Death in games can make you a nervous wreck. You can fight a big boss with one hit point to go and no matter what happens, its stressful. Even with checkpoints in modern games of today, you still feel that there’s a breaking point to your gaming. No matter how you see it, death in games affects you as a player. In the old days of the Arcade and console era, death came at a cost but wasn’t intimidating like today. That’s why I still love 1-ups and extra lives in games.
We all can remember a time that a good run on a Arcade game could result in a extra life. For most console players, it was getting the 1-up mushroom in Super Mario Bros. on the first stage; even then, you could collect a hundred coins and received a extra life. There were ways to continue your game as long as you continued playing.
Yes, the 1-up, or extra life if you want to call it that, was the key item to beating games. The more you acquired, the more you were able to progress further along. It was always guaranteed that you would find it by accident or get it by score. You knew you would do everything in your power to achieve it and keep it as long as you can.
So why is it important to have it in modern games? Well, for one, 1-ups have greater meaning. It doesn’t risk messing up a save file. It actually rewards you and other players who may be new to games and working on their game play skills. It also tends to bring relief and excitement. Where checkpoints can do a little of that, it keep you motivated to go on.
Titles like New Super Mario Bros., Contra Rebirth, whatever Sonic game you played, and even Streets Of Rage 4, have a lives system that determines how far you can progress. Especially if you’re going for a no death run of a game, the lives system makes each move and decision you make valuable. Trust me, I can beat Contra on the NES without the Konami code, but the life system makes me a more engaged player. It really keeps me focused.
A lot of gamers believe this system needs to go, but for what reason? If you look at the design of some games, you get a “second chance” moment. Trying to replace or substitute the system won’t make you a better player or keep you invested. It only motivates you to play until you lose interest. It allows players to be rewarded for being sloppy or just gives you a false sense that you’re doing “real good”. Some people will say “play Returnal and see if that logic applies,” and I wish I could, but there’s some PS5 shortages going on at the moment.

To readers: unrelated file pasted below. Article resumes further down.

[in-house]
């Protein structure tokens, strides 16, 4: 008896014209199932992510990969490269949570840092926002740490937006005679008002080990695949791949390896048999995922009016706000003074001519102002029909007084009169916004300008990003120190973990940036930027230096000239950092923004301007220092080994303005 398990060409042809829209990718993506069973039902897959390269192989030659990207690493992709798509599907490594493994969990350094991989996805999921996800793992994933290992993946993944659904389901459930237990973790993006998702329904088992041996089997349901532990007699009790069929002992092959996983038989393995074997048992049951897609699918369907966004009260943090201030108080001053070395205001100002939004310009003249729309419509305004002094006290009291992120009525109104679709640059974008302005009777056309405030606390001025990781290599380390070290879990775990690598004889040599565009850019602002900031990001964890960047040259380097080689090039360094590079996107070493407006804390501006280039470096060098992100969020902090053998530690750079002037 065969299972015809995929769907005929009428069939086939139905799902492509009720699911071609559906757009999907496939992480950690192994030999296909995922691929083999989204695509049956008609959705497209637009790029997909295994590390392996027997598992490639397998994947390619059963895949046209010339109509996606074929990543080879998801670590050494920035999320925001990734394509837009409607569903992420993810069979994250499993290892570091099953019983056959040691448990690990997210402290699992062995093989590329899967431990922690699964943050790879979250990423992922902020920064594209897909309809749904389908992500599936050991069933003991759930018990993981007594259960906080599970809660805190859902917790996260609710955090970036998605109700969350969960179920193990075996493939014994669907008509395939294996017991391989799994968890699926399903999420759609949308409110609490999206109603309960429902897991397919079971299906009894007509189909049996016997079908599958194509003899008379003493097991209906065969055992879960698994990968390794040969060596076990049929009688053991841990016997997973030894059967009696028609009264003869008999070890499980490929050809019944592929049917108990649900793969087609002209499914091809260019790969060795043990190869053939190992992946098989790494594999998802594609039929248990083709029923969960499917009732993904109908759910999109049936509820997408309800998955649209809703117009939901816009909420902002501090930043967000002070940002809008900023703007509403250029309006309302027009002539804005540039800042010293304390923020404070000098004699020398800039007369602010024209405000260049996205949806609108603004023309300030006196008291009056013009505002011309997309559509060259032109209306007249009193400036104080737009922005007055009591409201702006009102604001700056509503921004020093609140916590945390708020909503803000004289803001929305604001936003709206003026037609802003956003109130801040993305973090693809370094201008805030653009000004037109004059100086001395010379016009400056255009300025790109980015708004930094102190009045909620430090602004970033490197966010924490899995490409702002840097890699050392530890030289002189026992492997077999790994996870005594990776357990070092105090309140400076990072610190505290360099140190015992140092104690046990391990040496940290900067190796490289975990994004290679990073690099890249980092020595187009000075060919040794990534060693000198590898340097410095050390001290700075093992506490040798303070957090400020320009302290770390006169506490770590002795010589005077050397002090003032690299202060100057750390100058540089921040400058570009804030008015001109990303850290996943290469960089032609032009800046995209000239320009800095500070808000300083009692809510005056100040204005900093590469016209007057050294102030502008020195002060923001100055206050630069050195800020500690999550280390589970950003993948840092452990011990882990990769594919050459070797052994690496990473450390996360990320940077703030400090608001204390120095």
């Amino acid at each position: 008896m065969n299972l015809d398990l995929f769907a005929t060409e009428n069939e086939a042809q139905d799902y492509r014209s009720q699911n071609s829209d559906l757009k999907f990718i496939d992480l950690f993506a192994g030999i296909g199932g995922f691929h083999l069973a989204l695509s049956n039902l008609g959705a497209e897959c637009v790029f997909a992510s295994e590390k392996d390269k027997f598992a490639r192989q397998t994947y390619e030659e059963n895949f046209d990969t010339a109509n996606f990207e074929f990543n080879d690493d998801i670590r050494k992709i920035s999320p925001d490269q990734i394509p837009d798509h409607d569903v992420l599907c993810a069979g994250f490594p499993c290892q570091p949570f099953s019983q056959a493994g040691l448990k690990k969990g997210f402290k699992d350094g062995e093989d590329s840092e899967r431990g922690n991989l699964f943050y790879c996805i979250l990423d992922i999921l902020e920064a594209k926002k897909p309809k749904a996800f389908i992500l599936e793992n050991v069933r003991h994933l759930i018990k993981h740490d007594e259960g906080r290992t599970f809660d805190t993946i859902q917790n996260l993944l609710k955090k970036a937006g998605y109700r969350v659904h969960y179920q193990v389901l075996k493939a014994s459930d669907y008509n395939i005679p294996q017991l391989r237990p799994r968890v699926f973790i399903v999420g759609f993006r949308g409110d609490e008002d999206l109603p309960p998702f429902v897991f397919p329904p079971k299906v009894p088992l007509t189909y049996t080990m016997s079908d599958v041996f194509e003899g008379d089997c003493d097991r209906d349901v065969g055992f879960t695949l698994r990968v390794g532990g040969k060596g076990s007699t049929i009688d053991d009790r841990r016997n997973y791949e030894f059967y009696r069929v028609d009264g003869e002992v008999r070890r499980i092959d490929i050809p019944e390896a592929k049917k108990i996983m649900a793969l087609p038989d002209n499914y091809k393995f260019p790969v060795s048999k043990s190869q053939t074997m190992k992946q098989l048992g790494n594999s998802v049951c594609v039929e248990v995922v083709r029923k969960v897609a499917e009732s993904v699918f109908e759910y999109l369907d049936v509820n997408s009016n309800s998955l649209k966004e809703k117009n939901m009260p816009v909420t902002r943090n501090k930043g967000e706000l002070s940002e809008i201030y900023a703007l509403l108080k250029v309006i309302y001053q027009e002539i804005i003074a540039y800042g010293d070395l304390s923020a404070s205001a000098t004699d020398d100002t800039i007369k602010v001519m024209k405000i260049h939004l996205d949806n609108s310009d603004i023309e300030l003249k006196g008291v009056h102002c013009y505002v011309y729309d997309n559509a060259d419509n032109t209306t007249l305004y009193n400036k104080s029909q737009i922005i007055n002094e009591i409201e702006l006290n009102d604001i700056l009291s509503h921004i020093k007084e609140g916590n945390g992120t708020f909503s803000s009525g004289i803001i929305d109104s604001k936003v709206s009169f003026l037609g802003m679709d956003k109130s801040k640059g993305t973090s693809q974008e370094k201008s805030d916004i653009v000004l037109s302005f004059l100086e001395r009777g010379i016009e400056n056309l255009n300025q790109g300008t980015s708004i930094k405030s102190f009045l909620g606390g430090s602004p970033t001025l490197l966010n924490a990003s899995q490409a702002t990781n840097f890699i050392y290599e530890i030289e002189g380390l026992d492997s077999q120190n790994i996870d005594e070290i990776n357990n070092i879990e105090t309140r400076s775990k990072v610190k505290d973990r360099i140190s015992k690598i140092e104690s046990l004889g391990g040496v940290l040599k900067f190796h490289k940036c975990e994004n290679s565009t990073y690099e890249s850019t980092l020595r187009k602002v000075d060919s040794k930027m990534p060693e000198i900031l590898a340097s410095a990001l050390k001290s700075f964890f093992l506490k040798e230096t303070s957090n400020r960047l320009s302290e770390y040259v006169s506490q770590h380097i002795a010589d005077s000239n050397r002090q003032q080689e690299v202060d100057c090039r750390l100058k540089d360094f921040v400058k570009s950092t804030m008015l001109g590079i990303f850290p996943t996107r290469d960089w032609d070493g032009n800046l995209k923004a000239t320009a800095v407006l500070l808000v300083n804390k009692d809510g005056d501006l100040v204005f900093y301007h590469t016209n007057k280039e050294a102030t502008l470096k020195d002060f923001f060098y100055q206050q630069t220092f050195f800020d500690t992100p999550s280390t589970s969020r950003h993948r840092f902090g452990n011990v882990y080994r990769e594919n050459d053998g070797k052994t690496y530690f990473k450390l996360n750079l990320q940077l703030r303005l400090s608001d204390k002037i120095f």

Now, you may bring up the Mega Man series being the balance for a lives/checkpoint system working together. Remember though, Mega Man is designed with patterns in mind. Knowing the patterns, enemy placement, and how you react, will make the lives system important and that checkpoints are far from each other. You only get two checkpoints in levels, so you can’t actually rely on them if you’re not prepared. You may get lucky receiving an extra life from a regular enemy, or if you make the right moves, you can obtain one from a secret area.
I love 1-up items and getting them in games. Hearing a special sound effect or music cue for getting one feels splendid. Even after all the headaches from some games, getting an extra life makes games worthwhile. The times you played a game with a friend or friends, where everyone has to use their own lives or it’s grouped, probably has provided laughs or some form of gamer anger you are realizing. For now, the extra lives will probably live on forever.
What are your thoughts about 1-ups and life systems? What memories do you have with receiving an extra life when you desperately needed one? Let us know in the comments and on our Discord channel.
Eddie V. is a co-founder of Boss Rush Games who writes, podcasts, and loves video game trivia. You can find him on Twitter with @thatretrocode.